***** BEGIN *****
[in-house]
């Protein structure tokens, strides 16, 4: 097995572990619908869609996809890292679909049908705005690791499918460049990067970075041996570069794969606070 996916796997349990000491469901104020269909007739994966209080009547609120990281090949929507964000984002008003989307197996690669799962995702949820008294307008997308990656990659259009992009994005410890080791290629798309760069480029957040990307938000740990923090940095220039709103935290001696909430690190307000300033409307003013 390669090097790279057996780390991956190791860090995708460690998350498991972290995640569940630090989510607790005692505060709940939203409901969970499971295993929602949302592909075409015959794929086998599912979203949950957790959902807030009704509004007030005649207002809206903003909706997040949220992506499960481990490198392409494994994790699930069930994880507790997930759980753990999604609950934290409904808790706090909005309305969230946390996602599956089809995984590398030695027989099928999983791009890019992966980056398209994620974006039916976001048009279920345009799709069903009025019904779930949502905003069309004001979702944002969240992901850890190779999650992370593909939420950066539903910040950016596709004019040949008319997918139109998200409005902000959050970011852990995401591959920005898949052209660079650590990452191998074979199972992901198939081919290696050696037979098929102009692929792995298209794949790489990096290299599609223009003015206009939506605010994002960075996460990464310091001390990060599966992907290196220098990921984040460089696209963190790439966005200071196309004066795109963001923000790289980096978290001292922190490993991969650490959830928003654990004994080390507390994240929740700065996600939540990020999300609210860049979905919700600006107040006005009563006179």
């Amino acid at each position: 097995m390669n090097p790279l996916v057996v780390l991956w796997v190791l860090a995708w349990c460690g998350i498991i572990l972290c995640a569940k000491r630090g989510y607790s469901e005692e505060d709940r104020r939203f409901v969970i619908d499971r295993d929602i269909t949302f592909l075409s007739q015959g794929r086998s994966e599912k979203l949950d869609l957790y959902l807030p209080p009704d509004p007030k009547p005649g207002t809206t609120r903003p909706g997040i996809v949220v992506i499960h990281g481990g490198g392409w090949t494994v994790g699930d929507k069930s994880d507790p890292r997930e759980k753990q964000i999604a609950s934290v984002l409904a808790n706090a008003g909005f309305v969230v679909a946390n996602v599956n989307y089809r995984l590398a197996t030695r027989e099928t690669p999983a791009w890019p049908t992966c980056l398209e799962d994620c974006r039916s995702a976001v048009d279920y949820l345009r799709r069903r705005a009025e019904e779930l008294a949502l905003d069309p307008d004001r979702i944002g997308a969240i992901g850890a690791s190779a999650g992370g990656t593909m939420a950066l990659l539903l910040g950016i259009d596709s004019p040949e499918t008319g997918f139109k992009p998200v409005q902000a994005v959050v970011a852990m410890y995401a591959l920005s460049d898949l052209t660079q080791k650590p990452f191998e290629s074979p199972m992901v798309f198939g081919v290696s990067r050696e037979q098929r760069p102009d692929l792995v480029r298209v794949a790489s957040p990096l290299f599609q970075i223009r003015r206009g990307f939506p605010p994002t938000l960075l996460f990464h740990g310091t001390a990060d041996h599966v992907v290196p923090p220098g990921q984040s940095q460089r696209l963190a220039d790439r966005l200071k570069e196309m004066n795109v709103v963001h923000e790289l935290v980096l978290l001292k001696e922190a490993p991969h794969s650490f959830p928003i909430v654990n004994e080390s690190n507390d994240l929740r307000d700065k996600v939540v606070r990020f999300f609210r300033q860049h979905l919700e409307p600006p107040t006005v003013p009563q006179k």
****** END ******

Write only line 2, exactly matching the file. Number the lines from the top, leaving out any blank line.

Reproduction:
């Protein structure tokens, strides 16, 4: 097995572990619908869609996809890292679909049908705005690791499918460049990067970075041996570069794969606070 996916796997349990000491469901104020269909007739994966209080009547609120990281090949929507964000984002008003989307197996690669799962995702949820008294307008997308990656990659259009992009994005410890080791290629798309760069480029957040990307938000740990923090940095220039709103935290001696909430690190307000300033409307003013 390669090097790279057996780390991956190791860090995708460690998350498991972290995640569940630090989510607790005692505060709940939203409901969970499971295993929602949302592909075409015959794929086998599912979203949950957790959902807030009704509004007030005649207002809206903003909706997040949220992506499960481990490198392409494994994790699930069930994880507790997930759980753990999604609950934290409904808790706090909005309305969230946390996602599956089809995984590398030695027989099928999983791009890019992966980056398209994620974006039916976001048009279920345009799709069903009025019904779930949502905003069309004001979702944002969240992901850890190779999650992370593909939420950066539903910040950016596709004019040949008319997918139109998200409005902000959050970011852990995401591959920005898949052209660079650590990452191998074979199972992901198939081919290696050696037979098929102009692929792995298209794949790489990096290299599609223009003015206009939506605010994002960075996460990464310091001390990060599966992907290196220098990921984040460089696209963190790439966005200071196309004066795109963001923000790289980096978290001292922190490993991969650490959830928003654990004994080390507390994240929740700065996600939540990020999300609210860049979905919700600006107040006005009563006179």